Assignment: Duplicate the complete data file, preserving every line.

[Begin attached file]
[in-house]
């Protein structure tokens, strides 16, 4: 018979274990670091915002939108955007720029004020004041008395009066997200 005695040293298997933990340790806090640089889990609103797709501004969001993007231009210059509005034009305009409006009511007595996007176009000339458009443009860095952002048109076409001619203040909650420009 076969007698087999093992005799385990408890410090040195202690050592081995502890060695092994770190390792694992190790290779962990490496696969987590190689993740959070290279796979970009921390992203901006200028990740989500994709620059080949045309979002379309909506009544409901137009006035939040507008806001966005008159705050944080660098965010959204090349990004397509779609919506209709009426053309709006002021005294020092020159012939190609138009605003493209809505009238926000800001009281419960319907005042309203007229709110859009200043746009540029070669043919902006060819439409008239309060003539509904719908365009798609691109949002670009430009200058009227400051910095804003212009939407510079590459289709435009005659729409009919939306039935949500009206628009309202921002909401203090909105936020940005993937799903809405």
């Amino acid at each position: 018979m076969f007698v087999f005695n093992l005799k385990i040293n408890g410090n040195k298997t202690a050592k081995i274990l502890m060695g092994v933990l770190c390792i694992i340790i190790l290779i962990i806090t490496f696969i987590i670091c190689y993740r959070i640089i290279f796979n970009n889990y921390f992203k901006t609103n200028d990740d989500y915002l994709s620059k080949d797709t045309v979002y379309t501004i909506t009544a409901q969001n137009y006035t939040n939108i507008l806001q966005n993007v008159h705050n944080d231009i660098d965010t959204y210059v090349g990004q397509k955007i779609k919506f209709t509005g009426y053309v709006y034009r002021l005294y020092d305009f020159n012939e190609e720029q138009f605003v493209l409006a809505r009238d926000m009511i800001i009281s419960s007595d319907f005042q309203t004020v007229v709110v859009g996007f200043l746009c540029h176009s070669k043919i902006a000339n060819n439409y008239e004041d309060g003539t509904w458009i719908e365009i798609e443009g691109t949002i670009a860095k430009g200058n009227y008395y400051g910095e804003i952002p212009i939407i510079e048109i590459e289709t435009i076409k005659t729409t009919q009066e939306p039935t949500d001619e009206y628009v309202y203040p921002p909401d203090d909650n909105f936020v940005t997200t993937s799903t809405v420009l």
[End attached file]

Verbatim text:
[in-house]
């Protein structure tokens, strides 16, 4: 018979274990670091915002939108955007720029004020004041008395009066997200 005695040293298997933990340790806090640089889990609103797709501004969001993007231009210059509005034009305009409006009511007595996007176009000339458009443009860095952002048109076409001619203040909650420009 076969007698087999093992005799385990408890410090040195202690050592081995502890060695092994770190390792694992190790290779962990490496696969987590190689993740959070290279796979970009921390992203901006200028990740989500994709620059080949045309979002379309909506009544409901137009006035939040507008806001966005008159705050944080660098965010959204090349990004397509779609919506209709009426053309709006002021005294020092020159012939190609138009605003493209809505009238926000800001009281419960319907005042309203007229709110859009200043746009540029070669043919902006060819439409008239309060003539509904719908365009798609691109949002670009430009200058009227400051910095804003212009939407510079590459289709435009005659729409009919939306039935949500009206628009309202921002909401203090909105936020940005993937799903809405």
């Amino acid at each position: 018979m076969f007698v087999f005695n093992l005799k385990i040293n408890g410090n040195k298997t202690a050592k081995i274990l502890m060695g092994v933990l770190c390792i694992i340790i190790l290779i962990i806090t490496f696969i987590i670091c190689y993740r959070i640089i290279f796979n970009n889990y921390f992203k901006t609103n200028d990740d989500y915002l994709s620059k080949d797709t045309v979002y379309t501004i909506t009544a409901q969001n137009y006035t939040n939108i507008l806001q966005n993007v008159h705050n944080d231009i660098d965010t959204y210059v090349g990004q397509k955007i779609k919506f209709t509005g009426y053309v709006y034009r002021l005294y020092d305009f020159n012939e190609e720029q138009f605003v493209l409006a809505r009238d926000m009511i800001i009281s419960s007595d319907f005042q309203t004020v007229v709110v859009g996007f200043l746009c540029h176009s070669k043919i902006a000339n060819n439409y008239e004041d309060g003539t509904w458009i719908e365009i798609e443009g691109t949002i670009a860095k430009g200058n009227y008395y400051g910095e804003i952002p212009i939407i510079e048109i590459e289709t435009i076409k005659t729409t009919q009066e939306p039935t949500d001619e009206y628009v309202y203040p921002p909401d203090d909650n909105f936020v940005t997200t993937s799903t809405v420009l």